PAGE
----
Somewhere outside Montgomery, Alabama—a gas station. A young girl stands in line. She has long woven hair. In her hands: a soda bottle and a bag of chips.
In front of her is an older gentleman. He has weathered skin, ratty clothes, and work boots.
He tells the cashier he wants twenty-dollars worth of gas. He hands his cash over.
“This ain’t twenty,” says the cashier. “It’s only fourteen bucks.”
The girl steps forward. “Here,” she says, laying a five on the counter.
The man tells the girl he can’t accept money from a little kid.
The girl ignores him.
The cashier rings him up, the girl returns her soda and chips to the shelf. Before the girl leaves, she high fives the man.
He smiles and almost ruptures a cheek.
“God bless you,” he says.
Alpharetta, Georgia—his wife cheated on him and ended up pregnant. She left him and moved in with her lover.
Her lover turned out to be a piece of work—he ditched her. She had her baby alone.
A few hours after she gave birth, the girl called her parents. They refused her—for religious reasons. A few of her friends did the same.
So, she called her ex-husband. He answered his phone. She expected him to hang up. He didn’t.
In fact, before they finished talking, he had already piled into his car and pointed it toward the hospital.
He held her new baby, he kissed it. And years later, that kid still calls him “Daddy.”
Mobile, Alabama—her father committed suicide when she was sixteen. She had three brothers, and a mother who was mentally ill.
And a mortgage.
She got a job to support the family. She worked long hours, then came home to cook suppers. She was a child-mother.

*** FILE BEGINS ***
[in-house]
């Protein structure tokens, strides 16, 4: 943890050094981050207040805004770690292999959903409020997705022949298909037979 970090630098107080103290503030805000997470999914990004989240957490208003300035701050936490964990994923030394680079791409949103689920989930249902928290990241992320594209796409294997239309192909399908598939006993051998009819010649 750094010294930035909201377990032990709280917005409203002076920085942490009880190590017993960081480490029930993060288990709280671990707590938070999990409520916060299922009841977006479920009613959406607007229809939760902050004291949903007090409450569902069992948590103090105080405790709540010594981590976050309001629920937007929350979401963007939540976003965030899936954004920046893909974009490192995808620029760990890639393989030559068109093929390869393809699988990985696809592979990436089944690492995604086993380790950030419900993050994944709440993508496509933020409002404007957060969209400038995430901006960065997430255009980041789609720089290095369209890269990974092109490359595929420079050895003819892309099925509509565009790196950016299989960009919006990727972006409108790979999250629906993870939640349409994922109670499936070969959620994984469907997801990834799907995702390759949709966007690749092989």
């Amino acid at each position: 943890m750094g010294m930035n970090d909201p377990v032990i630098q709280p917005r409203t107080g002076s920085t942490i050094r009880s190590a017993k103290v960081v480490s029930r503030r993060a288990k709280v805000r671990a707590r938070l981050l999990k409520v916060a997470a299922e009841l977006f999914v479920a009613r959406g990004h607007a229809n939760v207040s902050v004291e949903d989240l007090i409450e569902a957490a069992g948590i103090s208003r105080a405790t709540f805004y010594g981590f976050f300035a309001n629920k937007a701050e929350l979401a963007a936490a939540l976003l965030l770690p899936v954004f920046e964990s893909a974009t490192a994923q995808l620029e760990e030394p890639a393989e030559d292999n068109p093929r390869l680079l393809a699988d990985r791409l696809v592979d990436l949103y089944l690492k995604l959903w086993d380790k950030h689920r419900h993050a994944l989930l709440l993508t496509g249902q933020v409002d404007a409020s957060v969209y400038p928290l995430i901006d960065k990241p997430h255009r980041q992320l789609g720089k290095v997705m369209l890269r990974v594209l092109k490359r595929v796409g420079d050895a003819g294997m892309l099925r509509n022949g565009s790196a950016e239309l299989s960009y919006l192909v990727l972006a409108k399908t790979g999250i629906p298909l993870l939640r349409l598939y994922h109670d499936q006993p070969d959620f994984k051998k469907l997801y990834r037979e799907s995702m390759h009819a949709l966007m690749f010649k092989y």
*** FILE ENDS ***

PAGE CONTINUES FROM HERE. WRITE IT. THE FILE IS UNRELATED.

Long after the girl’s brothers left home, she cared for her elderly mother until she died. The girl never married.
She made it to eighty. They buried her last month. Her brothers cried long and hard.
“God bless my sister,” one brother said. “She was too good for this world.”
Spartanburg, South Carolina—an old woman walked her dog every day.
She fell while out strolling. Don—a recently divorced forty-six-year-old— saw her hit the pavement.
He ran to her, picked her up, and carried to her home. He laid her in bed.
And he threw his back out.
His physician said he herniated two discs. One outpatient surgery and a small fortune later, they sent Don home.
The day he returned from the hospital, there was a knock at his door.
The old woman came with gifts. A casserole, a cake, and a God-bless-you card.
“She took care of me,” said Don. “I ate like a king for two weeks. She even stopped by to change my bandages.”
Since then, the two have become good friends.
I’ll cut to the chase.
I don’t know who you are or what you’re going through today. But I know life is hard. Damn hard. I know that it breaks you, then mails you a bill.
If you’re reading this, I want you to know that you’re on my mind tonight.
God bless you.